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Syntax of the command language

Input to Genstat is known as a Genstat program. This is made up of statements each of which may use one of the standard Genstat commands (known as directives); alternatively, it may use a Genstat procedure, that is, a subprogram of statements. You can write your own procedures, or use those in the Library distributed with Genstat, or in the library provided at your site.

Whether the statement uses a directive or a procedure, the syntax is identical. First you give the name of the directive (or procedure), then options, and then parameters. Finally, you indicate the end of the statement, either by typing a colon or by ending the line (by typing <return>). Long statements can be continued onto succeeding lines by typing the continuation character (\) before <return>.

Some statements will have neither options nor parameters: for example


to start a new page in output. Others may have no options: for example


prints the contents of data structures X and Y with zero and two decimal places respectively. In this statement, there are two parameter settings defining two lists running in parallel. Parameter settings are always in parallel like this, and are separated from one another by semicolons. Options are enclosed in square brackets, and set aspects that apply to all the (parallel) parameter values. They are also separated from one another by semicolons. For example


prints X and Y to output channel 2 with a five-character indentation at the start of each line. Nearly all options, and some parameters, have default values chosen to be those required most often, and so will usually not need to be set.

Settings of options and parameters can be lists (as above), expressions or formulae. Lists may be of numbers (as with DECIMALS above), or identifiers (as with STRUCTURE) or strings. An identifier is the name that you give to a Genstat data structure (for example X or Y), and which you then use to refer to it in the program. They must start with a letter (for Genstat this means the alphabetic characters A to Z, in capitals or lower case, as well as the percent and underline characters) and then contain either letters or digits (the numerical characters 0 to 9); Genstat takes notice of only the first 32 characters. (This is the default in Releases 4.2 onwards, but you can use the SET directive to request that Genstat take notice of only the first eight characters as in earlier releases.) Where a list of identifiers provides input to a directive or procedure, you can put an expression instead; this will then be evaluated (to give a list of identifiers containing the results) before the directive or procedure is used. A string is a list of characters. Usually the start and end of the string must be marked by a single quote ('). Strings occur within the Text data structure. Also, the settings of some options and parameters are lists of string “tokens” that can be chosen from a defined list; these do not need to start and end with single quotes. The separator between items in lists is comma; spaces can be included anywhere between items but do not act as separators. Formal definitions of expressions, formulae, and all the other concepts of the Genstat language are in the Guide to the Genstat Command Language, Part 1, Section 1.2.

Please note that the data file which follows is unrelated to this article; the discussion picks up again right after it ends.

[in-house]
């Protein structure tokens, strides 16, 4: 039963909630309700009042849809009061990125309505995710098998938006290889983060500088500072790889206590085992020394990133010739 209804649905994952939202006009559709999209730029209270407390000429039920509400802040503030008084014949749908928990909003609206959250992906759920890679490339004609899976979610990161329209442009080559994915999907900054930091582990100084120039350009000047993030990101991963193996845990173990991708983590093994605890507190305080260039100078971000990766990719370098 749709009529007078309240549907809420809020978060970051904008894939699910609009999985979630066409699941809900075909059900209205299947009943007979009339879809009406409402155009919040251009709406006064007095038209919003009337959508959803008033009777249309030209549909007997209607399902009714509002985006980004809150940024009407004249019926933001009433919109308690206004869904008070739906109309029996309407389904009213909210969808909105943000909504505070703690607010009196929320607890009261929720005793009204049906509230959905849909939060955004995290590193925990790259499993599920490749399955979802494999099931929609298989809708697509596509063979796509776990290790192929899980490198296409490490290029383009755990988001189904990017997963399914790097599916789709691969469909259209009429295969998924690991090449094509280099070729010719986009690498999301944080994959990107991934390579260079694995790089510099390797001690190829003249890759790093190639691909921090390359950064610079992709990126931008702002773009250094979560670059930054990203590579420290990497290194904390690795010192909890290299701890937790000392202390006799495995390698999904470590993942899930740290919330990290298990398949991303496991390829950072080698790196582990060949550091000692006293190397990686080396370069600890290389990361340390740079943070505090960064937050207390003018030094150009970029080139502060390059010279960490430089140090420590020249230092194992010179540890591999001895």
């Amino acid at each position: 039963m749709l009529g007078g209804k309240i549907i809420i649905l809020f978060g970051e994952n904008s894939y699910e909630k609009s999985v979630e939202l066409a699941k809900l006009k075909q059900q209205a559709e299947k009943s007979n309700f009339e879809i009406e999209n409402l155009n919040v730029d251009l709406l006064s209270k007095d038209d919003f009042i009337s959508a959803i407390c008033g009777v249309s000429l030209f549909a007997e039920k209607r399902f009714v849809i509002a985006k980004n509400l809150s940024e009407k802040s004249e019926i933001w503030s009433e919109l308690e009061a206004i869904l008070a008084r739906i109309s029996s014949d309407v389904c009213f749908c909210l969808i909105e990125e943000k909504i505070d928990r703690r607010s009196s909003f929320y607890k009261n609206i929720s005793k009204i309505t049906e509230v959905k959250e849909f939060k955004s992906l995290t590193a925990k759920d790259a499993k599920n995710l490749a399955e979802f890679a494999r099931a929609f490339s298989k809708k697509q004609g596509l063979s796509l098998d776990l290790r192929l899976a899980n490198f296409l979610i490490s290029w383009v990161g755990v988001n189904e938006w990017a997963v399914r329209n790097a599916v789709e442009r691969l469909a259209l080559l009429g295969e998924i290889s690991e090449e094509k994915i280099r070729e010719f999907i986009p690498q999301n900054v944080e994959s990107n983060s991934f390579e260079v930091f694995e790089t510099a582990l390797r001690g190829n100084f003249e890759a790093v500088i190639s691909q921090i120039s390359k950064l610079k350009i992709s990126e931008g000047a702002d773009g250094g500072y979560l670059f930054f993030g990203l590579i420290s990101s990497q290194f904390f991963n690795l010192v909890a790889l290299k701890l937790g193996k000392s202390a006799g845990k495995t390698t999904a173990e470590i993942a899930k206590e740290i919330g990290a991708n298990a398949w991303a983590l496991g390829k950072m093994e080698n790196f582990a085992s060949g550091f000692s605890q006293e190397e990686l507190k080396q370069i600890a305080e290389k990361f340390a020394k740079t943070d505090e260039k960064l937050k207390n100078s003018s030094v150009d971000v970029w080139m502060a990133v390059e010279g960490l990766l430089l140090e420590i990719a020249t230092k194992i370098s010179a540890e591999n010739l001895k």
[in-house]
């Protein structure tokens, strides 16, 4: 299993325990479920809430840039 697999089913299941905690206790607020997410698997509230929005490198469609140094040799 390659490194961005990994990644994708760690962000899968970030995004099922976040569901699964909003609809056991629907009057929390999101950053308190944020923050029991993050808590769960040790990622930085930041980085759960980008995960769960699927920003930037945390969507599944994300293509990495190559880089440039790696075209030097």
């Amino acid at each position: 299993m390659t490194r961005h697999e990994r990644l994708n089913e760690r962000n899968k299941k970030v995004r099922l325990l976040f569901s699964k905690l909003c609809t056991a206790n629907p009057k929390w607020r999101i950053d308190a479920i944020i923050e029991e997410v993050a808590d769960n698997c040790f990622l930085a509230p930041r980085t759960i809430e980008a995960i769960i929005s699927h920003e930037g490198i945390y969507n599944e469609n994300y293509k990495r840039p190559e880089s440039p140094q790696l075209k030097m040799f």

Names of directives, procedures, options and parameters are examples of Genstat system words. They can be given in capital or small letters (or in mixtures of both) and, provided you are only using directives and official Genstat Library procedures, they can always be abbreviated to four characters. The same rules apply to string tokens in directives and Library procedures. However, if you or your site have defined your own procedures, you may have chosen names that differ only in the fifth or subsequent characters. If you supply more characters, Genstat will check the name up to the 32nd character, and ignore any characters after that. (You can, however, use the SET directive to request that Genstat also ignores the ninth and subsequent characters, as in releases before 4.2.)

Names of options and parameters can often be abbreviated to fewer than four characters, and there are also rules by which the option or parameter name, with its accompanying equals character, can be omitted altogether. The most useful of these is that, if the first parameter of the directive is the one that comes first in the statement, then the name of the parameter can be omitted: for example


as STRUCTURE is the first parameter of PRINT. The same rule holds for options:


as CHANNEL is the first option of PRINT. Full details of the rules are in the Guide to the Genstat Command Language, Part 1, Section 1.2.

A final point about the first parameter is that its setting determines the length of the parallel lists. The lists for other parameters will be repeated (or recycled) if they are shorter. (If they are longer, Genstat gives an error diagnostic.) For example


prints A with zero decimal places, B with two, and then (recycling the DECIMALS list), C with zero and D with two.

Updated on March 5, 2019

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